How To Tell If Your Drinking Water Is Unsafe?

What’s coming through your tap? With the many possible water contaminants that exist, how can you be sure that the water coming through your faucet is safe to drink? In this article, we will detail warning signs that your water may be unsafe, research you can conduct to learn more about the safety of your water, and ways to test your home’s water supply.

Signs of contaminated tap water

Do you suspect there is a problem with your tap water? Are you concerned about the taste or smell of your water? Some of these water abnormalities may be signs that your water is contaminated. If your water is cloudy or an unusual color, it may be contaminated with minerals or rust. If your water has a strange smell, it may be contaminated with microorganisms or chemicals like bleach or chlorine. If your tap water leaves stains or deposits on your silverware or faucet fixtures, this trend may be a sign of contamination by copper, brass, or other metals. Finally, film or sediment in standing water may also represent a problem with your tap water. If you suspect there may be a problem with your tap water, or if you are merely unsure, it’s important to do your research. And since many contaminants can only be detected using expensive equipment, or cannot be detected at all below a certain level (that’s right), you can never really know what is in your tap water unless you treat/ purify it yourself.

Researching your water safety

The Environmental Protection Agency (EPA) ensures that you are entitled to know whether or not your drinking water is safe. Because of this provision, there are steps you can take to research the safety of your tap water. Your water provider is required to give you a Consumer Confidence Report (CCR) detailing the safety of your home’s tap water. To check this report, you can call your water provider or check online. The CCR details which contaminants have been tested in your area’s tap water and what the levels may be for each of these contaminants. Another helpful source may be the Environmental Working Group’s National Drinking Water Database. This database can help you track down water quality information for your area. Finally, the EPA’s Drinking Water Watch program can also help you track down information about water quality in your area, including water safety issues and steps taken to remedy them.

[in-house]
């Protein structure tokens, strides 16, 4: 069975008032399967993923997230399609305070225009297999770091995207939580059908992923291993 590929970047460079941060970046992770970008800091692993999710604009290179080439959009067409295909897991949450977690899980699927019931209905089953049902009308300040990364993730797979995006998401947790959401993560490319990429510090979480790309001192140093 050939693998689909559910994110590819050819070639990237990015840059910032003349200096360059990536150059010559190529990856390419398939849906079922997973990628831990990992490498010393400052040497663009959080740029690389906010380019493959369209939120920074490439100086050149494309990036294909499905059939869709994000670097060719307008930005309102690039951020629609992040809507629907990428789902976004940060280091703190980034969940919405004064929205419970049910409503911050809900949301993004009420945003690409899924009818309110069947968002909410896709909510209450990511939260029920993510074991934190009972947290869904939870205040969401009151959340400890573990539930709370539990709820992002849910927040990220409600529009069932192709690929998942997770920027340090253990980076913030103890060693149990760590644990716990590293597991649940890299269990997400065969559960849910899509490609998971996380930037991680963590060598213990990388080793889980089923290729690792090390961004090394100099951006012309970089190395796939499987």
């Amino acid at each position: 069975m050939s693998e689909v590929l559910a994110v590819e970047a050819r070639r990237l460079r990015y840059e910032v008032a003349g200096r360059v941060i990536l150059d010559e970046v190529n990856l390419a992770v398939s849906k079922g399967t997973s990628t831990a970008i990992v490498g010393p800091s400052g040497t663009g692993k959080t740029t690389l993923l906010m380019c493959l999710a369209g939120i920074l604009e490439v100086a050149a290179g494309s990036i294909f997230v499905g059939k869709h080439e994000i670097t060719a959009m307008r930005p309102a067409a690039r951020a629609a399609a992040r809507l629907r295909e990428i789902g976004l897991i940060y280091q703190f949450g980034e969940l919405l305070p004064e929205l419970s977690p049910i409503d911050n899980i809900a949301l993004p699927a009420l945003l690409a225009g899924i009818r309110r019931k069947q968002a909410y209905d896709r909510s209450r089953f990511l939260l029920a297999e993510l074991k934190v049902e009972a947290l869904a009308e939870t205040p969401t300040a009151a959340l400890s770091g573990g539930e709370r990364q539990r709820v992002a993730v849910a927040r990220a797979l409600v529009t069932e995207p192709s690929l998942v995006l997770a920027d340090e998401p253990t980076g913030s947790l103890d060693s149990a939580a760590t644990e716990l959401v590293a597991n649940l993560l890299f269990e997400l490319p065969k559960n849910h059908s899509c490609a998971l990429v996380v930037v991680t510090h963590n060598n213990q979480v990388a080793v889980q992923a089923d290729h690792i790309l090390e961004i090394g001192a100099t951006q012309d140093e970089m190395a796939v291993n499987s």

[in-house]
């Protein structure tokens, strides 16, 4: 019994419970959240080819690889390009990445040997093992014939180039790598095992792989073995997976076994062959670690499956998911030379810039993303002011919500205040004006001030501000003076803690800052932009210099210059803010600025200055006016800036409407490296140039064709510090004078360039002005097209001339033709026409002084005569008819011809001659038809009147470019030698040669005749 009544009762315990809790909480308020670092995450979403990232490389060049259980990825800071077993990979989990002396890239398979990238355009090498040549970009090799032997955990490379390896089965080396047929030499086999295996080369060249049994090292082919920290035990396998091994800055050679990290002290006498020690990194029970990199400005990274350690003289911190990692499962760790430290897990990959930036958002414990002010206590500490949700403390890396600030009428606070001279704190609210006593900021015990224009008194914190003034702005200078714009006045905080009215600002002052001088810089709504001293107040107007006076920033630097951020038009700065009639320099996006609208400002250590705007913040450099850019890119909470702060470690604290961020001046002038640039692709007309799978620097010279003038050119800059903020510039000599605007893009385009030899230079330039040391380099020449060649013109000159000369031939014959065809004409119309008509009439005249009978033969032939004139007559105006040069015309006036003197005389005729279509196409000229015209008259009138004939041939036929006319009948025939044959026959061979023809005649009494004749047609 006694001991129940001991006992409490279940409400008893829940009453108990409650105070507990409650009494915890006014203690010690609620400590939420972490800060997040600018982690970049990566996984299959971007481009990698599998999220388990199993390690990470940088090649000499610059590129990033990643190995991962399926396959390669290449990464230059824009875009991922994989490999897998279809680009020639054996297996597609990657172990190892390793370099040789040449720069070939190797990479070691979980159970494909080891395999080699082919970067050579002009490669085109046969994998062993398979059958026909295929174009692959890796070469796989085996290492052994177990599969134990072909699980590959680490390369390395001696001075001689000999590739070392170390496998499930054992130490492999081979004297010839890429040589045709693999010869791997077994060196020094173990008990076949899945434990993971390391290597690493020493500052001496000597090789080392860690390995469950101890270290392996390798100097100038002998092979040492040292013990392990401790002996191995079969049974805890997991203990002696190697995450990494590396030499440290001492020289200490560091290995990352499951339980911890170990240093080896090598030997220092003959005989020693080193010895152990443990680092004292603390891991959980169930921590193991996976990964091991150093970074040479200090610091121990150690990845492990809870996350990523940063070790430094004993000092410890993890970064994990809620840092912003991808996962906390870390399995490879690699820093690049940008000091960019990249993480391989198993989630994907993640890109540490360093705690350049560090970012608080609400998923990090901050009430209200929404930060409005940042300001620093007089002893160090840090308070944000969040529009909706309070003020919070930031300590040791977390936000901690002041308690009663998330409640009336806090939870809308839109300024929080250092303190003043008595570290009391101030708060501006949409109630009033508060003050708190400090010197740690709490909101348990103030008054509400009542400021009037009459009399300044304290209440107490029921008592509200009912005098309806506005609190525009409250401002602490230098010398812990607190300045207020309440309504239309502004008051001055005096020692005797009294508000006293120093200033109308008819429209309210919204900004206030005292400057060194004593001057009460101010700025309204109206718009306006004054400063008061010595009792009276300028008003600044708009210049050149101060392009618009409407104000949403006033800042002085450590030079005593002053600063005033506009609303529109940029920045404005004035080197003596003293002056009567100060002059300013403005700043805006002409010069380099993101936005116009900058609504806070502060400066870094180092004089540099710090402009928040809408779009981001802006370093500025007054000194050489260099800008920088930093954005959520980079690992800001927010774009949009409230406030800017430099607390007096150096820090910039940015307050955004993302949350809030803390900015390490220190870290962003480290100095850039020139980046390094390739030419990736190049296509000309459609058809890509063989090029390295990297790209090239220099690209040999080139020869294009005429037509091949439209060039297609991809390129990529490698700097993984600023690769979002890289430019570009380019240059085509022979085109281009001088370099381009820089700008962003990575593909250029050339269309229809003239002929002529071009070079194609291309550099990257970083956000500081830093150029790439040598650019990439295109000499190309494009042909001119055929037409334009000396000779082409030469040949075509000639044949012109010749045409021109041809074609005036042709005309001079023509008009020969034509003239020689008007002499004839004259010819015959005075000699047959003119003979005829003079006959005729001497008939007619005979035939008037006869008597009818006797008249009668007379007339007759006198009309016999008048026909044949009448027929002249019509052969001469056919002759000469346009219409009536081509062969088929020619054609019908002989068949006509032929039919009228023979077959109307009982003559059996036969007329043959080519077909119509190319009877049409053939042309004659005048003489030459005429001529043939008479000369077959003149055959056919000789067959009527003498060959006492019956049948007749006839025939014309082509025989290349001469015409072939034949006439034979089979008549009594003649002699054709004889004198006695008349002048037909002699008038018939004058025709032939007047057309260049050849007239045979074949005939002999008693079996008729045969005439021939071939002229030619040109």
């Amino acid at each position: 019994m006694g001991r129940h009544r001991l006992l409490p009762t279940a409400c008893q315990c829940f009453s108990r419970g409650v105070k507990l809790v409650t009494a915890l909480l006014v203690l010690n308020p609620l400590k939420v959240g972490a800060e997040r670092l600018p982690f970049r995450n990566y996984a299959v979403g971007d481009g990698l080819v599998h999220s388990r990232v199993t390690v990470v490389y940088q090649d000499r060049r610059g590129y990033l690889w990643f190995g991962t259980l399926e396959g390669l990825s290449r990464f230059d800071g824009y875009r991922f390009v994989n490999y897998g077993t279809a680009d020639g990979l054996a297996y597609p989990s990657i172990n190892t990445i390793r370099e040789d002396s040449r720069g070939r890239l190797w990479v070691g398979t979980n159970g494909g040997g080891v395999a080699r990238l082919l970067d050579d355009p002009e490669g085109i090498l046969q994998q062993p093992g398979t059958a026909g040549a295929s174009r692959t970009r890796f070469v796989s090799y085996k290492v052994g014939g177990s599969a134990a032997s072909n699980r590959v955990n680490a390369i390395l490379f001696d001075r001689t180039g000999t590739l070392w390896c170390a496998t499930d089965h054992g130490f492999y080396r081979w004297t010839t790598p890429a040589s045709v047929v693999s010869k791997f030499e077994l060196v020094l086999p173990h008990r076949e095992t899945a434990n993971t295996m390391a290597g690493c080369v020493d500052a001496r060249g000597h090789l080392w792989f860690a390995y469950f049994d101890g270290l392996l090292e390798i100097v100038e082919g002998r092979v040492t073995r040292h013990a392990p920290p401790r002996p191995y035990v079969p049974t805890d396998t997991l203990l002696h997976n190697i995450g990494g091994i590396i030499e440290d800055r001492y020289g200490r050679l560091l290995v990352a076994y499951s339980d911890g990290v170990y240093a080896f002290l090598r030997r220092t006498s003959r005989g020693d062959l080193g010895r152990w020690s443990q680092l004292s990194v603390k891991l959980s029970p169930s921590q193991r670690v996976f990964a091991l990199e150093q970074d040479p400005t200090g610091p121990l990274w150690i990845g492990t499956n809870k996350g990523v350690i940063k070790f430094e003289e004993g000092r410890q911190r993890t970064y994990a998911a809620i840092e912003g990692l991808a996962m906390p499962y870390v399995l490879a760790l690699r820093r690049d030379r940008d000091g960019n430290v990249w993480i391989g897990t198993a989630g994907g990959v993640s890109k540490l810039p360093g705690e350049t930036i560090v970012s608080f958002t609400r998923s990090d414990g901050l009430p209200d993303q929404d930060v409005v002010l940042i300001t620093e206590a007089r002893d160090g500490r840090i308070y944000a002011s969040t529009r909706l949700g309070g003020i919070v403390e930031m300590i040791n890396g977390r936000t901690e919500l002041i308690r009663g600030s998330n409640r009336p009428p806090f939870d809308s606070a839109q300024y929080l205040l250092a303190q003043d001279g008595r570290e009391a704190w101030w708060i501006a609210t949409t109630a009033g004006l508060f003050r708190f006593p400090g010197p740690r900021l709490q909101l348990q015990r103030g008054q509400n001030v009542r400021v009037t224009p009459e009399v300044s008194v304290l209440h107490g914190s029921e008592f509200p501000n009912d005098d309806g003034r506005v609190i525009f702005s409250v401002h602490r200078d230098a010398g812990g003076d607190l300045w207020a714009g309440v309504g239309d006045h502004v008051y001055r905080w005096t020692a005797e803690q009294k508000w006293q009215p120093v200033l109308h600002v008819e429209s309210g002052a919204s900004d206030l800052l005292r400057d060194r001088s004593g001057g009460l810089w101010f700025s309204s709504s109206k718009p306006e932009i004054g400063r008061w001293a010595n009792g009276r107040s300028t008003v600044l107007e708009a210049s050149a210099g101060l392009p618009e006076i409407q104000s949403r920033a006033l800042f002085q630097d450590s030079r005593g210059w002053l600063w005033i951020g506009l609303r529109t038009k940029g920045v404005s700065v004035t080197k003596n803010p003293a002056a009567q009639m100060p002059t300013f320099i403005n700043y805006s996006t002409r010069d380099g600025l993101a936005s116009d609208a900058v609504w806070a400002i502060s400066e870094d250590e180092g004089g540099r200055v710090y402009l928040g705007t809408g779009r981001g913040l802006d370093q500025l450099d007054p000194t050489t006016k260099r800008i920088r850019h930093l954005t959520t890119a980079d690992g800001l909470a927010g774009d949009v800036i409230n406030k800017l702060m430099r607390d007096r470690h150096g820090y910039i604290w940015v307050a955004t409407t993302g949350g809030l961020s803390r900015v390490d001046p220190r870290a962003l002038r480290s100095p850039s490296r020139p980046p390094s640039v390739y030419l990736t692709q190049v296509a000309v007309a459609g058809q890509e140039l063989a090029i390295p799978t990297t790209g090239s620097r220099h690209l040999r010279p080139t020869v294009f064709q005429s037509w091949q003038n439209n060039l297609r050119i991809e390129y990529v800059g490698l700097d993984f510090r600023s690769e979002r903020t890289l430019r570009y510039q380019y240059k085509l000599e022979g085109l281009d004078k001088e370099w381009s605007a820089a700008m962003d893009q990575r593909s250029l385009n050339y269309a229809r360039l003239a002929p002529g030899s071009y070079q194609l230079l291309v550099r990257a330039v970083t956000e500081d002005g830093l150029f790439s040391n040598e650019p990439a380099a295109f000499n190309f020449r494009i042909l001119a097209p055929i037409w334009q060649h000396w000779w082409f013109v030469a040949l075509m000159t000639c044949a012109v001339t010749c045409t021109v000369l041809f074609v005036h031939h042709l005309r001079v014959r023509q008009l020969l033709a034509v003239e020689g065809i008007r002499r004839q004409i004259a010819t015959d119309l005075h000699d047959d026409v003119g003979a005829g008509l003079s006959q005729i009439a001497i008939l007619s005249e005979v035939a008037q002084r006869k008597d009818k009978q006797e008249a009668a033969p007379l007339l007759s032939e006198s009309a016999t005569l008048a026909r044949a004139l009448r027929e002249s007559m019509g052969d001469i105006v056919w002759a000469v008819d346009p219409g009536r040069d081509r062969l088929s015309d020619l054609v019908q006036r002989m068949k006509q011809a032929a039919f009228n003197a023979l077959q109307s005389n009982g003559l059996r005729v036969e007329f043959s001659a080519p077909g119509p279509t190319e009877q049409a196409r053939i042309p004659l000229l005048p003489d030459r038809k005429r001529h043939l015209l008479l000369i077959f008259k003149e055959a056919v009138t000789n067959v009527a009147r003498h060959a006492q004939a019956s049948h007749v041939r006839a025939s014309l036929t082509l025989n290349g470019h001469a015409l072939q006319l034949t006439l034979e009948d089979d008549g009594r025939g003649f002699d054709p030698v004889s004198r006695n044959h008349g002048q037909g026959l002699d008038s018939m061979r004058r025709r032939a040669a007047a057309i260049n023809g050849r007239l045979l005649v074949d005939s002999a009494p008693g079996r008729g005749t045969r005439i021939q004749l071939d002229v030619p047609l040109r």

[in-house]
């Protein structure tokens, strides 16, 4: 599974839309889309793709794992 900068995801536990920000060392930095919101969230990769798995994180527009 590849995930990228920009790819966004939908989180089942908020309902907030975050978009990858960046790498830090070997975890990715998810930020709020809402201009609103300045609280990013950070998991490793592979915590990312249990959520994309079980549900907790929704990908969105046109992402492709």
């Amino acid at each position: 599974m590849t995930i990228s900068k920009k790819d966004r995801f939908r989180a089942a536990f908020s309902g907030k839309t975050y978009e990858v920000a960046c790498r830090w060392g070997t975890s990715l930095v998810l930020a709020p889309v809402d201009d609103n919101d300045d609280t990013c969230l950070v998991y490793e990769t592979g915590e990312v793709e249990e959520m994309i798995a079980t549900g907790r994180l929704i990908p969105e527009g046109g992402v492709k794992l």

Testing your own water

If you still suspect there may be a problem with your tap water, there are several ways you can test the quality of your home’s tap water. You can hire a professional or water testing company to test your home’s water safety. To find a reputable testing company, you can call the EPA’s Safe Drinking Water Hotline or visit the Water Quality Association’s webpage, which provides links to water testing companies in your state. There are also some DIY solutions available. Companies like PurTest and DiscoverTesting sell at-home kits to test your water safety. Note that many less-common contaminants are difficult to detect, and require testing by a professional lab that has the right equipment, such mass spectrometers.

It is important to be aware of what’s in your tap water. Each of these strategies can help you stay informed about the content of your drinking water. If you discover a problem with your tap water, see our other articles for some of the strategies to improve the safety of your drinking water.

Source link